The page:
Digging Out the Right Way:
A friend in Canada recently sent me a message complaining of severe pains in his legs and arms, the result of digging his car out of snowdrifts for the second time in one day! Although used to heavy snowfalls, he was unprepared for having to repeatedly “rescue” his only means of transportation. There was no faulting him for choosing expediency over efficiency, while copious amounts of white stuff fell all around him, rapidly covering everything in sight, including his vehicle. I am not surprised that he didn’t stop to Google snow shoveling techniques on his smartphone. Nor am I surprised by the painful outcome. He is certainly not alone in those who end up in ERs and clinics with preventable shoveling related traumas.
A 2009 study published in The American Journal of Emergency Medicine reveals that musculoskeletal overexertion accounts for about 54% of all snow shoveling injuries. Of these, soft tissue damages – strains, sprains, abrasions and contusions – account for over half the cases, and lower back injuries make up another third. Reminding patients of proper shoveling techniques can not only stop recurrences but reduce the overall number of incidents. Here are a few tips to pass along to your family, friends and patients in wintery climes:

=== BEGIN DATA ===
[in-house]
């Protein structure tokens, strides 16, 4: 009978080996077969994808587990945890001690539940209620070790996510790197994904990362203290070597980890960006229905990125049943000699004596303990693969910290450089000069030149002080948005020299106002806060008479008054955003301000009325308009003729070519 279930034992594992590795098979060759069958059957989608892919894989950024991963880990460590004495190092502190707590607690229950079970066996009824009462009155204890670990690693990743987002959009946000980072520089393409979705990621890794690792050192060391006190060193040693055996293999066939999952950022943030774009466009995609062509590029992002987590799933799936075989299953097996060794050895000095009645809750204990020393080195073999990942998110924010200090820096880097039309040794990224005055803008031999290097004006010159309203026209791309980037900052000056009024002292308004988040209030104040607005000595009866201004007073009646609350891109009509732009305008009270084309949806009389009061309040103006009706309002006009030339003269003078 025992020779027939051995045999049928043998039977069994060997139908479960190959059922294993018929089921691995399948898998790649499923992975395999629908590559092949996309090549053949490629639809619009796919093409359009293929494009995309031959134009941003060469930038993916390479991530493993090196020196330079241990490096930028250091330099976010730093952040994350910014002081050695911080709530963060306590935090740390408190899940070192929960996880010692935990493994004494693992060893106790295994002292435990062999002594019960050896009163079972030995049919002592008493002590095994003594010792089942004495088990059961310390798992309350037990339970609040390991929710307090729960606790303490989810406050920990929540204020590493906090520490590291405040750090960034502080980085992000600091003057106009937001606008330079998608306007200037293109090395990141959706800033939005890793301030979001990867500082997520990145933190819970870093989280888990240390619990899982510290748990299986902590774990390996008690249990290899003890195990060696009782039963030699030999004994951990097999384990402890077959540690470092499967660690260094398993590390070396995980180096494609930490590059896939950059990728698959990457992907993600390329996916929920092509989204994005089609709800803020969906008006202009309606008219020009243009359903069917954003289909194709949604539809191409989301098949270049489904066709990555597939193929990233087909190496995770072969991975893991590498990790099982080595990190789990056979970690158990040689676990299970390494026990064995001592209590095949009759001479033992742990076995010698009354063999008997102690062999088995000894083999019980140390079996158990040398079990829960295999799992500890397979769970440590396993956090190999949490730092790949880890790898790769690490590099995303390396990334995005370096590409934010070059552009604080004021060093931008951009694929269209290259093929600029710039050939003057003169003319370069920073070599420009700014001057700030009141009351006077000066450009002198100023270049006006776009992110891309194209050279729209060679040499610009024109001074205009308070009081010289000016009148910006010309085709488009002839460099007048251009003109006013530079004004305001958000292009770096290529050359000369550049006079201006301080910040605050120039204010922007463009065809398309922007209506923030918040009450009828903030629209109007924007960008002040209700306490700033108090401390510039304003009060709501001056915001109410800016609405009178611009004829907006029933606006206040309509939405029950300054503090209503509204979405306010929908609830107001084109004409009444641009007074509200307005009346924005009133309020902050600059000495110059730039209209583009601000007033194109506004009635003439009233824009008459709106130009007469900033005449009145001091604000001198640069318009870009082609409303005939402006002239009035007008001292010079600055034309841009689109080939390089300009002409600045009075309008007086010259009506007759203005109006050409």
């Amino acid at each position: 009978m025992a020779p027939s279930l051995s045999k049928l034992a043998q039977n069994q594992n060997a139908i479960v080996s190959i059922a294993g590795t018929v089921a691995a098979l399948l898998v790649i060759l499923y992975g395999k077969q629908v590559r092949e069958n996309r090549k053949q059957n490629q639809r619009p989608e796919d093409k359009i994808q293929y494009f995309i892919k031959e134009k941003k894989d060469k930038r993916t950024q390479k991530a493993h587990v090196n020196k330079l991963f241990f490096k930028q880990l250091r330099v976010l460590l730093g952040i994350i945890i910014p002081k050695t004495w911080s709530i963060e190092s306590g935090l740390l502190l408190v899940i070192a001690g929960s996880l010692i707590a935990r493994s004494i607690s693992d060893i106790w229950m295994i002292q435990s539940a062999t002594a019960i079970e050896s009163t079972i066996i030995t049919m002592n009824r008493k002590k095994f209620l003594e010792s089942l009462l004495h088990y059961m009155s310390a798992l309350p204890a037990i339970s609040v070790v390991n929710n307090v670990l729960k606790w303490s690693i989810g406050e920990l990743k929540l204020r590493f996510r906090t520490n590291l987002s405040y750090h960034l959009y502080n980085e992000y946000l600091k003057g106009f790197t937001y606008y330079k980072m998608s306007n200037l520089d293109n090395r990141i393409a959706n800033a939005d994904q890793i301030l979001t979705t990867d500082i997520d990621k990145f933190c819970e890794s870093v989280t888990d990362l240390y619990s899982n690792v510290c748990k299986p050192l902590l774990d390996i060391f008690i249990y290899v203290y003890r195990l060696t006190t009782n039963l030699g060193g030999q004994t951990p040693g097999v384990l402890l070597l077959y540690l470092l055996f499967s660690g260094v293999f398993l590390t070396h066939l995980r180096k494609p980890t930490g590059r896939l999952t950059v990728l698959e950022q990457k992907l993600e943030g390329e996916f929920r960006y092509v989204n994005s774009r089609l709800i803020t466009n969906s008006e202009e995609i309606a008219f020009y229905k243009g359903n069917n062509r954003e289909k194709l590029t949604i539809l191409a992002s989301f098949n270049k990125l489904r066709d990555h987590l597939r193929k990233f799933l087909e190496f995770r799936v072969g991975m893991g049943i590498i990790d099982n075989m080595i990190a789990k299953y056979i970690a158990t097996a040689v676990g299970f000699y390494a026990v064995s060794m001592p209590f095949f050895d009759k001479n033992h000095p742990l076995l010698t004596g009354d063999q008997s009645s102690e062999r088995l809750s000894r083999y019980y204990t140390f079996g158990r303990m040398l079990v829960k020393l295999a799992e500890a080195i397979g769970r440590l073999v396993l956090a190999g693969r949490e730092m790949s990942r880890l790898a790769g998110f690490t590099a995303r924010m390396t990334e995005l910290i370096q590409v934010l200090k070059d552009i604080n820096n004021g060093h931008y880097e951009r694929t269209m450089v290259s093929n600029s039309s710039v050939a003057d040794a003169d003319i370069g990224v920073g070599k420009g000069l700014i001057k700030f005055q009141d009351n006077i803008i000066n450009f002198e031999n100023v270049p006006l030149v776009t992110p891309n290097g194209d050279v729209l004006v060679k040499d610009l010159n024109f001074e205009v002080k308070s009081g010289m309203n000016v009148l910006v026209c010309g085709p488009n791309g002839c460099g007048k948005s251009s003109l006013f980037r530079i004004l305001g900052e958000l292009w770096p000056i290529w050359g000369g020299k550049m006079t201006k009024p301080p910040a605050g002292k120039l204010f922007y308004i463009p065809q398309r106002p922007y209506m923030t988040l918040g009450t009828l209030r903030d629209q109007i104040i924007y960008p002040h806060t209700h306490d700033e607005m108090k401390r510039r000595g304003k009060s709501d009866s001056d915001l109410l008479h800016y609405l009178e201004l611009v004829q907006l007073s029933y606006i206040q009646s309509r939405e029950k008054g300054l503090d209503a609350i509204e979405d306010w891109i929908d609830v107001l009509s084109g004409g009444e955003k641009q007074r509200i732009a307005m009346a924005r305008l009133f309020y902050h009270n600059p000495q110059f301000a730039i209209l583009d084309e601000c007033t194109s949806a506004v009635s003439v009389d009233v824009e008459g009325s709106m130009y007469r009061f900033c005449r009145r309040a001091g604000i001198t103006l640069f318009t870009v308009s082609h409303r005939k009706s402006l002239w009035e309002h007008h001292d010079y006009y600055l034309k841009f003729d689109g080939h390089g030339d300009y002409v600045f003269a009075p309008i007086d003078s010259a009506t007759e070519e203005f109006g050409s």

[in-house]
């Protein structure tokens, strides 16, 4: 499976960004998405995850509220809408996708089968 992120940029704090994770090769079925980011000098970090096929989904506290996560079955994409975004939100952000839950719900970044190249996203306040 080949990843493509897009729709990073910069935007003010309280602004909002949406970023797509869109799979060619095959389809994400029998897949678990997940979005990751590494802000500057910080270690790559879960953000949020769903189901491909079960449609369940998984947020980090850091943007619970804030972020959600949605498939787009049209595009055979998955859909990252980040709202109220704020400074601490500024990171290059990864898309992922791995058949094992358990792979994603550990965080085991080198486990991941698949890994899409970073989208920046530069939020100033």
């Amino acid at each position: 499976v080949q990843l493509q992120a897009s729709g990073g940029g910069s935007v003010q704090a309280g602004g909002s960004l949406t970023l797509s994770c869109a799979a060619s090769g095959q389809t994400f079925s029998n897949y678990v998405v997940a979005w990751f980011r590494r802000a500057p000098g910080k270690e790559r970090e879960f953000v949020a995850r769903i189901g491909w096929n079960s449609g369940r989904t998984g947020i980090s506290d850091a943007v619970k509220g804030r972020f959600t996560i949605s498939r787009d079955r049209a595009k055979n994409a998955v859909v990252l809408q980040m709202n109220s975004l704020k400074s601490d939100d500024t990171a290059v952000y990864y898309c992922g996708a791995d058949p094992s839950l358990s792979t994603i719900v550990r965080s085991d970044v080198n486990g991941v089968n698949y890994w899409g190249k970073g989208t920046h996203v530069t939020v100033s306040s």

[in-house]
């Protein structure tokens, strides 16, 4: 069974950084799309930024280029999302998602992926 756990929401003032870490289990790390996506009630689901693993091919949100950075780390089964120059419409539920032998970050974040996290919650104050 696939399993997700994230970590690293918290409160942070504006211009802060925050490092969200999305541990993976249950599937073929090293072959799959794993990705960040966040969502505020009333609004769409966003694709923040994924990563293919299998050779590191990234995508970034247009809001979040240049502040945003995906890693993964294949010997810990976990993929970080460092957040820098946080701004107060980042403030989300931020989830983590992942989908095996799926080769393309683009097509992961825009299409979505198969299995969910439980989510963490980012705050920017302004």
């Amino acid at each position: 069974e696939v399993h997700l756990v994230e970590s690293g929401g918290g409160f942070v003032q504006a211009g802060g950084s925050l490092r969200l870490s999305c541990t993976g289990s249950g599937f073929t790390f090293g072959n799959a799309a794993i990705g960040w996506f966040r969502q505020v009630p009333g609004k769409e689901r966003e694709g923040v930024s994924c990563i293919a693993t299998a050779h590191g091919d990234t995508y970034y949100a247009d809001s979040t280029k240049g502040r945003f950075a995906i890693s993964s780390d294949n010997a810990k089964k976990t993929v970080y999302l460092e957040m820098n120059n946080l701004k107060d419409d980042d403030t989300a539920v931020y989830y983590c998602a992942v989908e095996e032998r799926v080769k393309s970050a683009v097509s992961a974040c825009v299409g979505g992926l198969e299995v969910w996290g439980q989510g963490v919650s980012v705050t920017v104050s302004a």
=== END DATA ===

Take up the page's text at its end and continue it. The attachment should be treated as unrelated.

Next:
- Use an ergonomic shovel – one with a curved and/or adjustable length handle.
- Warm up those muscles – 10 minutes of stretching or walking pre-shoveling.
- Shovel early, shovel often – new snow is lighter than heavy accumulations.
- Push don’t lift – reduce back strain by moving/plowing snow aside.
- Take frequent breaks – don’t overexert aerobically
- Drink lots of water – prevent muscle strains due to dehydration
- Wear the right footwear – snowboots/non-slip soled shoes prevent falls
Injury prevention, not just post-traumatic treatment, is part and parcel of a Physical Therapist’s job description. Got some other tips you’d like to pass along? Love to work in snowy climates or ready for a change of scenery? Contact the Centra Team.